Family Tyrant-flycatchers (Tyrannidae)

Least Concern

Eastern Kingbird (Tyrannus tyrannus)


French: Tyran tritri German: Schieferrücken-Königstyrann Spanish: Tirano oriental

Lanius Tyrannus


, 1758,

South Carolina, USA


See T. vociferans. W populations sometimes separated as race hespericola, mainly on basis of differences in lengths of wing, tail and tarsus and in width of white terminal tailband. Monotypic.


Throughout much of North America, from British Columbia E to Newfoundland, S to N New Mexico, C Texas and S Florida (absent only in Alaska, much of N Canada, and parts of W & SW USA). Winters in South America from W Amazonia S to N Argentina.

Descriptive notes

19–23 cm; 40–42 g. Has crown and side of head black, semi-concealed red to orange-red (sometimes yellow) crown patch; often appears slightly crested; upper­... read more


Most frequent call a harsh “dzeet” or “zeet”, sometimes in series, or high... read more


Variety of forested and open terrain, including canopy, borders and clearings of open humid forest... read more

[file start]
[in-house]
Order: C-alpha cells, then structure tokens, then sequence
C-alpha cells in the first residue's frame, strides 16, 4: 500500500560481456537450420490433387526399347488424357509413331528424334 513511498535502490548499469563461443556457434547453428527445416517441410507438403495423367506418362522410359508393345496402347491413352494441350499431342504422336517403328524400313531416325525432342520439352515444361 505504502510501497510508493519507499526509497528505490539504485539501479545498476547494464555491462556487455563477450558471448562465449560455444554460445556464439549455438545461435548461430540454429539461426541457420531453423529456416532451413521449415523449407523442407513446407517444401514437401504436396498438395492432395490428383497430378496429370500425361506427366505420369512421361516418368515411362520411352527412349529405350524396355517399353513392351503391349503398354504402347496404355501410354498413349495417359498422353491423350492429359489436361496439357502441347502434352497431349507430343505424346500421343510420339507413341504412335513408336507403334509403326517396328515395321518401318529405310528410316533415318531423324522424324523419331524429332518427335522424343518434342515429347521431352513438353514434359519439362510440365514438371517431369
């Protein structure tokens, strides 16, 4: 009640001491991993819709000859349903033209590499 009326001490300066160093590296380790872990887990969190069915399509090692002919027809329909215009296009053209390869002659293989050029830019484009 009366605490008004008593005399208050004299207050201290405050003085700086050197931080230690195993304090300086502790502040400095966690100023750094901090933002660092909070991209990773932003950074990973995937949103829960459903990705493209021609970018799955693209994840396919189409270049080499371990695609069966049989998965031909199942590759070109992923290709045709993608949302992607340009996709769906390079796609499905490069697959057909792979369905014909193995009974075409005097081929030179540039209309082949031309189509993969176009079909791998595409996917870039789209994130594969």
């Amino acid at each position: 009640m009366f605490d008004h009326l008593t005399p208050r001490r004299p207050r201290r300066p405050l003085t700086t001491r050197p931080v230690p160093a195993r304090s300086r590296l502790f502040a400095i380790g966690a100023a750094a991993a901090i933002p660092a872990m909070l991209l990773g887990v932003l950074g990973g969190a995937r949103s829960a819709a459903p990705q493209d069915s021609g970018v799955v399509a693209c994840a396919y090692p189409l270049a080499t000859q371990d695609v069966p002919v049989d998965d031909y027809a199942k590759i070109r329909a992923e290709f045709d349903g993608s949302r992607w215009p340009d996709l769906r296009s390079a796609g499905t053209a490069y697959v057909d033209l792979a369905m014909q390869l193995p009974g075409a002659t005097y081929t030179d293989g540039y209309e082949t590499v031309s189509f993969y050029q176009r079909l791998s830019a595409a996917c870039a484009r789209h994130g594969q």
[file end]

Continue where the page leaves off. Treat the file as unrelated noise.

Food and feeding

Primarily flying insects during breeding season; occasionally small vertebrates, such as frogs; also substantial quantities of fruit and... read more


Late Apr to Aug; timing varies geographically and within populations. Aerial courtship display observed; partners often greet each other... read more


Migratory; winters in South America throughout most of Andes (Colombia S to S Bolivia) and much of... read more

Status and conservation

Not globally threatened (Least Concern). Common. Estimated global population 13,000,000 individuals. Survey data reveal no apparent trend in breeding numbers between 1966 and... read more

Recommended citation

Mobley, J. (2019). Eastern Kingbird (Tyrannus tyrannus). In: del Hoyo, J., Elliott, A., Sargatal, J., Christie, D.A. & de Juana, E. (eds.). Handbook of the Birds of the World Alive. Lynx Edicions, Barcelona. (retrieved from on 22 November 2019).